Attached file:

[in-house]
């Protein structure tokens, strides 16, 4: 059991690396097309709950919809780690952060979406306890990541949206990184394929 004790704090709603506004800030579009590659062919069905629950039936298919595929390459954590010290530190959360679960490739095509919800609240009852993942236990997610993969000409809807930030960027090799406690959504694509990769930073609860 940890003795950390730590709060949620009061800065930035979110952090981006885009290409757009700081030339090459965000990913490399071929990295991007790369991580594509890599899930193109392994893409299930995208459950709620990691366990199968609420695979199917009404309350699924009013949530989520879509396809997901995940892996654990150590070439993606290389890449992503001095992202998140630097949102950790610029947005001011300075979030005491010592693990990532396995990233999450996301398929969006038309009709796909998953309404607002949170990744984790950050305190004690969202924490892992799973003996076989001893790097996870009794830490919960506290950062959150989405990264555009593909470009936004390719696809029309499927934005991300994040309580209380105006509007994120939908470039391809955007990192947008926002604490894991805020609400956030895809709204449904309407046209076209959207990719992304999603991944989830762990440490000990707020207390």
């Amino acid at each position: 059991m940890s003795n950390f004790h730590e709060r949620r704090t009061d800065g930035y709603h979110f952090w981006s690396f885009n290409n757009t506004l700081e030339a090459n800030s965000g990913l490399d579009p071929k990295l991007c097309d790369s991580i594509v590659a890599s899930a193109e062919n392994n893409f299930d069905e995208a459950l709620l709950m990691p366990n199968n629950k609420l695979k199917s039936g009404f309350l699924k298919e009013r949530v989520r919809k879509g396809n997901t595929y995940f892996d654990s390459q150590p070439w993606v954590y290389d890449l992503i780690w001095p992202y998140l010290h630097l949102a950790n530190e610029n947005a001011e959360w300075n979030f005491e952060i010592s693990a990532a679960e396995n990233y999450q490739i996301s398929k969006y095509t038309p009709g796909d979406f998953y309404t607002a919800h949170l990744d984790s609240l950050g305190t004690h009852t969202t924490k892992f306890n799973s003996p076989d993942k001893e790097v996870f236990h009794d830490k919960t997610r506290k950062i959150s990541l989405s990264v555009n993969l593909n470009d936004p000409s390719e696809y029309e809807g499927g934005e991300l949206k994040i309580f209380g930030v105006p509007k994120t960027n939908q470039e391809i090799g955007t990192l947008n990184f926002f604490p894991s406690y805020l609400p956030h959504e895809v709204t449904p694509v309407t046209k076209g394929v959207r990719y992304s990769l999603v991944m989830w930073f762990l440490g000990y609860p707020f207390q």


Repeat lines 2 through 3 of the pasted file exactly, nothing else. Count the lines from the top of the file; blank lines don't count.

């Protein structure tokens, strides 16, 4: 059991690396097309709950919809780690952060979406306890990541949206990184394929 004790704090709603506004800030579009590659062919069905629950039936298919595929390459954590010290530190959360679960490739095509919800609240009852993942236990997610993969000409809807930030960027090799406690959504694509990769930073609860 940890003795950390730590709060949620009061800065930035979110952090981006885009290409757009700081030339090459965000990913490399071929990295991007790369991580594509890599899930193109392994893409299930995208459950709620990691366990199968609420695979199917009404309350699924009013949530989520879509396809997901995940892996654990150590070439993606290389890449992503001095992202998140630097949102950790610029947005001011300075979030005491010592693990990532396995990233999450996301398929969006038309009709796909998953309404607002949170990744984790950050305190004690969202924490892992799973003996076989001893790097996870009794830490919960506290950062959150989405990264555009593909470009936004390719696809029309499927934005991300994040309580209380105006509007994120939908470039391809955007990192947008926002604490894991805020609400956030895809709204449904309407046209076209959207990719992304999603991944989830762990440490000990707020207390």
């Amino acid at each position: 059991m940890s003795n950390f004790h730590e709060r949620r704090t009061d800065g930035y709603h979110f952090w981006s690396f885009n290409n757009t506004l700081e030339a090459n800030s965000g990913l490399d579009p071929k990295l991007c097309d790369s991580i594509v590659a890599s899930a193109e062919n392994n893409f299930d069905e995208a459950l709620l709950m990691p366990n199968n629950k609420l695979k199917s039936g009404f309350l699924k298919e009013r949530v989520r919809k879509g396809n997901t595929y995940f892996d654990s390459q150590p070439w993606v954590y290389d890449l992503i780690w001095p992202y998140l010290h630097l949102a950790n530190e610029n947005a001011e959360w300075n979030f005491e952060i010592s693990a990532a679960e396995n990233y999450q490739i996301s398929k969006y095509t038309p009709g796909d979406f998953y309404t607002a919800h949170l990744d984790s609240l950050g305190t004690h009852t969202t924490k892992f306890n799973s003996p076989d993942k001893e790097v996870f236990h009794d830490k919960t997610r506290k950062i959150s990541l989405s990264v555009n993969l593909n470009d936004p000409s390719e696809y029309e809807g499927g934005e991300l949206k994040i309580f209380g930030v105006p509007k994120t960027n939908q470039e391809i090799g955007t990192l947008n990184f926002f604490p894991s406690y805020l609400p956030h959504e895809v709204t449904p694509v309407t046209k076209g394929v959207r990719y992304s990769l999603v991944m989830w930073f762990l440490g000990y609860p707020f207390q």